Little also noted that CREA tracked the number of people visiting the realtor.ca website by unique IP address, a set of numbers that represent a unique location identifier of sorts on the Internet. He drew attention to the fact that there was a decrease in the number of people who visited the realtor.ca website between the first four months of 2015 versus the same months the year before.
He also emphasized that the reported total number of users accessing the CREA website didn’t necessarily mean unique users, even if they were being reported by a unique IP address. In fact, Little stated that he believed the number of visitors CREA reported as visiting the website could be grossly overstated since it’s possible a user would access the website from a personal computer at home, a computer a work and a mobile device such as a phone or tablet, each which would have their own unique IP address.
Little also noted that TREB, as CREA’s largest member, represents between 35 and 40 per cent of CREA’s membership, and therefore, have the greatest number of votes when electing CREA’s Board of Directors.
“I don’t want to get into the mathematics, but safe to say TREB has the largest number of votes?” asked Little, to which Simonsen agreed.
Little then confirmed that, in comparison, the Ontario Real Estate Association has only one vote, also remarking that of CREA’s 17 current sitting directors (including CEO Simonsen), three are former presidents of TREB and three are former presidents of OREA.
Justice Denis Gascon asked Simonsen about earlier testimony that identified CREA’s concern about a loss of credibility in the eyes of consumers if confidential information is made available. Simonsen responded that in Canada, MLS is a trademark and that he knew U.S counterparts were envious because they do not own the trademark there. Simonsen continued that MLS was a great selling tool and that anything that would imperil public confidence in it is of concern to CREA.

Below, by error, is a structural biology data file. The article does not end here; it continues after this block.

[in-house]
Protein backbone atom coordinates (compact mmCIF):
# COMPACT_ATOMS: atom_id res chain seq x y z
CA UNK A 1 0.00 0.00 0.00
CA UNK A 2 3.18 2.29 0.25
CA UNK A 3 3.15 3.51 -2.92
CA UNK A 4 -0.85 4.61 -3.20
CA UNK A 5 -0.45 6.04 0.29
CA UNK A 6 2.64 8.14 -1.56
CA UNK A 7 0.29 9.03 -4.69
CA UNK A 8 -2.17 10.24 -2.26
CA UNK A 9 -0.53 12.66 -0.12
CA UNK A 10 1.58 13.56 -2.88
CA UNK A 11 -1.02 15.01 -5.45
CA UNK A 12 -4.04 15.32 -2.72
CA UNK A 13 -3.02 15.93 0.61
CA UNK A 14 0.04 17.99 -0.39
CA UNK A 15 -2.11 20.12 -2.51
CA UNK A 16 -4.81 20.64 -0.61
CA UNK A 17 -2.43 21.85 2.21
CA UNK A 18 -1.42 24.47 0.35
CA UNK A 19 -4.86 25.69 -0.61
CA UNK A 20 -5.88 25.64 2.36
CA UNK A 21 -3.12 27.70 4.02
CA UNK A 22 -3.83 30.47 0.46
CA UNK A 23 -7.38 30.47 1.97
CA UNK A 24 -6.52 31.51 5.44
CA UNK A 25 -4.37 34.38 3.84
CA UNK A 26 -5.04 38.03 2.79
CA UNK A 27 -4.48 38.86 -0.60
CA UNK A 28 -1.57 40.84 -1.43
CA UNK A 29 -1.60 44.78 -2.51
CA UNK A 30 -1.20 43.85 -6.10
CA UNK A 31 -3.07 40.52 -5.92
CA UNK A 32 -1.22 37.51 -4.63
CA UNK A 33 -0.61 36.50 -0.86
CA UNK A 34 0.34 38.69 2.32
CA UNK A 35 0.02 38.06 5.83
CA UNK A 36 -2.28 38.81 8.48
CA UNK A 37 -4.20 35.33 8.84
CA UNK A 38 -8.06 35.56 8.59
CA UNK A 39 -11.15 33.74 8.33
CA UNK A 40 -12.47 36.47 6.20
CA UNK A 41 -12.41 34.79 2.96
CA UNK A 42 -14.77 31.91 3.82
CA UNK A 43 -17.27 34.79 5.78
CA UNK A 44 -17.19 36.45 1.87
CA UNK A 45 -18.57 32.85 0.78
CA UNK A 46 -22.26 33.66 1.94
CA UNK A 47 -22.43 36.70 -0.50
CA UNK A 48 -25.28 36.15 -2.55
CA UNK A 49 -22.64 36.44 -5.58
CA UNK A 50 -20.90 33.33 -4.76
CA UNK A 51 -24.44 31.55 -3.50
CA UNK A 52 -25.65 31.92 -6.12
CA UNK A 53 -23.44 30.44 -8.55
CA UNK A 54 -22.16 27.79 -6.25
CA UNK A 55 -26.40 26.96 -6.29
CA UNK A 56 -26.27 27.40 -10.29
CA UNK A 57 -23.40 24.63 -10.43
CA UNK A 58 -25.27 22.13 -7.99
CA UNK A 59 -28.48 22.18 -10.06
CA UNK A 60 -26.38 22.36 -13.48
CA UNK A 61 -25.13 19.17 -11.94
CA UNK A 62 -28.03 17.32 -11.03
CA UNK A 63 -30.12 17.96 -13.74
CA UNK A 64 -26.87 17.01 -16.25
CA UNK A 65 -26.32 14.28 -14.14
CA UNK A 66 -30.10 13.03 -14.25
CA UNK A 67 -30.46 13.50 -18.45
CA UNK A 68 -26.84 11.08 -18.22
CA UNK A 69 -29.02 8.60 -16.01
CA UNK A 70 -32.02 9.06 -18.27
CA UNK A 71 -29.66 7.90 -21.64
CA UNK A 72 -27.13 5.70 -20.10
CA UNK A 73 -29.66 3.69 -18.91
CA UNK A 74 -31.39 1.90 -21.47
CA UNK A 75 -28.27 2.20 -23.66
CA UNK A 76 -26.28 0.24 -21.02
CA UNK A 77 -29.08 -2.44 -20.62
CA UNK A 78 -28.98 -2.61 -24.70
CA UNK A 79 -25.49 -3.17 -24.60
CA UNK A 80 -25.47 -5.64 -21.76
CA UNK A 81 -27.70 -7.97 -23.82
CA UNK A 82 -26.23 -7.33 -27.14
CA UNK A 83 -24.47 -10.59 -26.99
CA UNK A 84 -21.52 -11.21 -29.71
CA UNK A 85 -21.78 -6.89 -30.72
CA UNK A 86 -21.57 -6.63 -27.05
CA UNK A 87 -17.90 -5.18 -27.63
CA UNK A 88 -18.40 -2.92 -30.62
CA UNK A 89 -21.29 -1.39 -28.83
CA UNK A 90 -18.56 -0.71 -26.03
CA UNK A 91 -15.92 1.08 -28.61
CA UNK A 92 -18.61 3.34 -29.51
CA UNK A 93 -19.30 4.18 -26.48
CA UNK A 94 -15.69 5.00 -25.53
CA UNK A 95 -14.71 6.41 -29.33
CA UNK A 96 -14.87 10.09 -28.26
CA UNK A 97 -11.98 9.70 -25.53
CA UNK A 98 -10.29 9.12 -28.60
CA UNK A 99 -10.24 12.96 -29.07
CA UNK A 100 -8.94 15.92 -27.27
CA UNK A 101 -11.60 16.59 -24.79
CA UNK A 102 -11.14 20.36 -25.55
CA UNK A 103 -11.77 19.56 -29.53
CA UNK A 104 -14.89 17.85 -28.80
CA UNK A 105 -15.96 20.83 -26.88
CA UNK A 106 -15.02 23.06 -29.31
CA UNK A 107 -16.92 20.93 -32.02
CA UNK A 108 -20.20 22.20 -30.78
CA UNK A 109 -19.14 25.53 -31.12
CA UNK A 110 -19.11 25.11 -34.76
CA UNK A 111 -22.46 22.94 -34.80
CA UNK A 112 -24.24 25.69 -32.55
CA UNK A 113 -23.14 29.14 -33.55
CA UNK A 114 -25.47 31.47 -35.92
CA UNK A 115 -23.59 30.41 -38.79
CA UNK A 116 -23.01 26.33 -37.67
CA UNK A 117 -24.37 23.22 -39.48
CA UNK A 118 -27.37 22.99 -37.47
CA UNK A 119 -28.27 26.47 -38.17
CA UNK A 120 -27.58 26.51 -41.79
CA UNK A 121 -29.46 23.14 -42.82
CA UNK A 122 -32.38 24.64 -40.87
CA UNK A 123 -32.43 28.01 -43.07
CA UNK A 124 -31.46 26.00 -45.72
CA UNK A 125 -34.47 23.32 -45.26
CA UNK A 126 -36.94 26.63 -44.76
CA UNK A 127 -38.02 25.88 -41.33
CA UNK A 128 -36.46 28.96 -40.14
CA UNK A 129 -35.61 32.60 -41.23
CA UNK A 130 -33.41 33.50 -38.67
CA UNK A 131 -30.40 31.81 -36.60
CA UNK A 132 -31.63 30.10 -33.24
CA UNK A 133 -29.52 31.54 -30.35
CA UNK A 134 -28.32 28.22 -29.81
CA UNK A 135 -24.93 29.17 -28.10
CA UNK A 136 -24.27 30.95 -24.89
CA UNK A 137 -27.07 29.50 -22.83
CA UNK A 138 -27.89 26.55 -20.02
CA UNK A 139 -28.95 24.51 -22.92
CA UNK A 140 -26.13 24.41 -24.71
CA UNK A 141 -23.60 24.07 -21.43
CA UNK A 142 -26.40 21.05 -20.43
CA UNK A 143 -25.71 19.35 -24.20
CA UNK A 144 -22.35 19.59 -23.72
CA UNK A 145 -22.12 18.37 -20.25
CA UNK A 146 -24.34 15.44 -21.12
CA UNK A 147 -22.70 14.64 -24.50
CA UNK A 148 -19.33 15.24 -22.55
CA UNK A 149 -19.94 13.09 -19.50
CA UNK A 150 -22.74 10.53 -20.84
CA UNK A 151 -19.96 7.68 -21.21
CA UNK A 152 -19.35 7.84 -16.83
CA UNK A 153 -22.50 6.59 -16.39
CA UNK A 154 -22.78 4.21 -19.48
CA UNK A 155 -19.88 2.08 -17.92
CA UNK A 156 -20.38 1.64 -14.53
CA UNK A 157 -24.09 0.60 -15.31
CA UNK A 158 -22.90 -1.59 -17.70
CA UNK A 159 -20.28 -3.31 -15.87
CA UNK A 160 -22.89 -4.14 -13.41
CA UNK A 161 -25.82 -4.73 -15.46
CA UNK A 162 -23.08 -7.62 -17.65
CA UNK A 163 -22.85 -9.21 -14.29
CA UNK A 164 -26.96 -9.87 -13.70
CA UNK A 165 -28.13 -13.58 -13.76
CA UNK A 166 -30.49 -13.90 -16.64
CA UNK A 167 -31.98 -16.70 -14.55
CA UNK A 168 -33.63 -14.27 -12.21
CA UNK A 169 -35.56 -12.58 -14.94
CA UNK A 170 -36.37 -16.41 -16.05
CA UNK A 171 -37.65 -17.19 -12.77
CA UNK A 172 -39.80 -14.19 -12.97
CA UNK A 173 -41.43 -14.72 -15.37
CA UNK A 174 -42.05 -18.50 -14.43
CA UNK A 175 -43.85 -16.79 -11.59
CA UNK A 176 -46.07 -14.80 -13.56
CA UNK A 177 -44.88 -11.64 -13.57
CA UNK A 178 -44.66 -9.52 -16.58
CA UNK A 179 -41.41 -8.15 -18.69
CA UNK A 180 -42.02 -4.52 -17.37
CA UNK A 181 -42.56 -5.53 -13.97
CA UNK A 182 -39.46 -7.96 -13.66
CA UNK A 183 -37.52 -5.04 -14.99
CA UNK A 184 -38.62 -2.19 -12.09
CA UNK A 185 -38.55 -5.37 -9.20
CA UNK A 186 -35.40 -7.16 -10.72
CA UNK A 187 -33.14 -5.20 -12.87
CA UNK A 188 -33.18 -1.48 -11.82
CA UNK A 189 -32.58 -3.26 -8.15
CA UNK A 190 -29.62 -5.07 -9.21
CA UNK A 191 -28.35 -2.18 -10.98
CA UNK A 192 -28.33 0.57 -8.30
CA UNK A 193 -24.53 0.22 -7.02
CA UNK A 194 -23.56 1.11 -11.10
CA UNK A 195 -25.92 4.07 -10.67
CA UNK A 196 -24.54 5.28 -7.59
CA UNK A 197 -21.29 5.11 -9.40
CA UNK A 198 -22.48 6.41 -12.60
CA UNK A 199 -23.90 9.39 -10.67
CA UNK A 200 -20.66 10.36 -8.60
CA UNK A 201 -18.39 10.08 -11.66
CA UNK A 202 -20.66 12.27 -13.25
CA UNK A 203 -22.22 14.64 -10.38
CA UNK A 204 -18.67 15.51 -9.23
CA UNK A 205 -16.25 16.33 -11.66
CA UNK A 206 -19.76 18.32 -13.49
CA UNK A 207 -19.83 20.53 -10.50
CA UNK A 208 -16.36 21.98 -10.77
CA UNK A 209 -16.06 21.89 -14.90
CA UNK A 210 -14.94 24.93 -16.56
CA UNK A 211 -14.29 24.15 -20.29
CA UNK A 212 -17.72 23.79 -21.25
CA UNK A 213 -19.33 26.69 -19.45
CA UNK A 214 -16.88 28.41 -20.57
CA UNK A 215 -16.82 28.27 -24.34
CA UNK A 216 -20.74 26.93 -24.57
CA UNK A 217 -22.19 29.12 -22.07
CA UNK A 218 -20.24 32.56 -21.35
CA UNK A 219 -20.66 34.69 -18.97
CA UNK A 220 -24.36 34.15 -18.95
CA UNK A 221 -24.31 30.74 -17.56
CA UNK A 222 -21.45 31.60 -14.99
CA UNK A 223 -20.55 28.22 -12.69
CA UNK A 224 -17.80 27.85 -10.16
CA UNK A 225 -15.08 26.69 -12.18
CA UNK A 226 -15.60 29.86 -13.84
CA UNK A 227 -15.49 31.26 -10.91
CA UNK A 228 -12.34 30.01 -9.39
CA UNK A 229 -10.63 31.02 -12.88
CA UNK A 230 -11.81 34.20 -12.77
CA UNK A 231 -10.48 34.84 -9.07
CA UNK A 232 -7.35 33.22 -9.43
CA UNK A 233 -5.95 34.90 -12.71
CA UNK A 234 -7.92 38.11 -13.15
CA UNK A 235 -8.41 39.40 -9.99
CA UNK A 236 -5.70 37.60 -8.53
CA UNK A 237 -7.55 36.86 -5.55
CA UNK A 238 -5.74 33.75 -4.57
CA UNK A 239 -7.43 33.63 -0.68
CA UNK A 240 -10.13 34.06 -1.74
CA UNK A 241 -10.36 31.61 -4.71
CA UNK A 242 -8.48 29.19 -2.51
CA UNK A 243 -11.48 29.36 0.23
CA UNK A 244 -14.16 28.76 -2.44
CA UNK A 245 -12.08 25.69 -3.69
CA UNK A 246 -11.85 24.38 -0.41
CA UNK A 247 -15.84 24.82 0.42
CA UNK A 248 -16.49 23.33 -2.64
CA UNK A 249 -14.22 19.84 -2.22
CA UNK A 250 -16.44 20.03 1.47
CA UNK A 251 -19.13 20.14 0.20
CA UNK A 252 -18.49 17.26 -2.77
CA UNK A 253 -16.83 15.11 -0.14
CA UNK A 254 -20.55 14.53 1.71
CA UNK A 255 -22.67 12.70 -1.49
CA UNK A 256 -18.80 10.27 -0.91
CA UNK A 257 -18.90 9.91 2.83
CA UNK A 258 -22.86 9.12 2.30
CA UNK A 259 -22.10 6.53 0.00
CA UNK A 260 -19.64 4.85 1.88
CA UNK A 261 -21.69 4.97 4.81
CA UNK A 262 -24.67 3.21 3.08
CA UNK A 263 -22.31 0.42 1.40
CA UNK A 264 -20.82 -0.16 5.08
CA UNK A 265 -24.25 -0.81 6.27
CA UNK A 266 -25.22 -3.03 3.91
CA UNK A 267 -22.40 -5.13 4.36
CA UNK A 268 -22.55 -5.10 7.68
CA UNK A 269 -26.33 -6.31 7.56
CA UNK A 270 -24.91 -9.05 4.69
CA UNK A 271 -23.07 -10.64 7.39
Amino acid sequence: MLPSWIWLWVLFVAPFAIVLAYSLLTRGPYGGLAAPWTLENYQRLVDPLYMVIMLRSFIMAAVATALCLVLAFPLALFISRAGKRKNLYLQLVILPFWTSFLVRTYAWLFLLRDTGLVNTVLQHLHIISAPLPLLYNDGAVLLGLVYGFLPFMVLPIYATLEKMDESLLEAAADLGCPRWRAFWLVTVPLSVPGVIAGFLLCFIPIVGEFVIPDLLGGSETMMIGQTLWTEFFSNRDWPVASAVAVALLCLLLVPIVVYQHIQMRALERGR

“We want to ensure that we don’t impact (public confidence in MLS) in a negative way,” said Simonsen. “We want to continue with a respected trademark.”
“And the sold information is a concern to you?” asked Gascon.
“We have concerns with that information in a public database,” said Simonsen.
The panel asked Simonsen why he earlier testified that customers weren’t asking for sold information to be made available on realtor.ca, but that apparently people in the U.S. wanted it on realtor.com.
“I can’t express an opinion on realtor.com – our focus is realtor.ca,” said Simonsen. “Sold data isn’t something we’ve heard back from customers that they’d like to see.”
The day ended with TREB witness Fredrick Flyer, executive vice president of economics consulting firm Compass Lexecon Inc. Flyer prepared a presentation that disputed parts of Competition Bureau witness Gregory Vistnes’ expert report. Among Flyer’s criticisms were that Vistnes, in his opinion, ignored empirical evidence on competitive benefits, dismissed potential privacy concerns, and provided no analysis on potential harm in his analysis.
Final submissions in the case are set to take place in Ottawa on November 2.